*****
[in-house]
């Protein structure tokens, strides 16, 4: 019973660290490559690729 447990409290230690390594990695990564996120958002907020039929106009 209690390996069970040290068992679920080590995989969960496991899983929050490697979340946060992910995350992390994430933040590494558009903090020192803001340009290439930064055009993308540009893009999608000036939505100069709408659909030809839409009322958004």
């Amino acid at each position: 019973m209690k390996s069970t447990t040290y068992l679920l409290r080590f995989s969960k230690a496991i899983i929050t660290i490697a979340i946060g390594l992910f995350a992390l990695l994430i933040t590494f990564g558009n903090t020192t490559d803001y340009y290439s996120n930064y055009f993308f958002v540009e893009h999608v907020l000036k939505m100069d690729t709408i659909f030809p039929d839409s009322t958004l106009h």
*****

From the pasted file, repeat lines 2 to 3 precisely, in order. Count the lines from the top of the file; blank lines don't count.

């Protein structure tokens, strides 16, 4: 019973660290490559690729 447990409290230690390594990695990564996120958002907020039929106009 209690390996069970040290068992679920080590995989969960496991899983929050490697979340946060992910995350992390994430933040590494558009903090020192803001340009290439930064055009993308540009893009999608000036939505100069709408659909030809839409009322958004």
């Amino acid at each position: 019973m209690k390996s069970t447990t040290y068992l679920l409290r080590f995989s969960k230690a496991i899983i929050t660290i490697a979340i946060g390594l992910f995350a992390l990695l994430i933040t590494f990564g558009n903090t020192t490559d803001y340009y290439s996120n930064y055009f993308f958002v540009e893009h999608v907020l000036k939505m100069d690729t709408i659909f030809p039929d839409s009322t958004l106009h």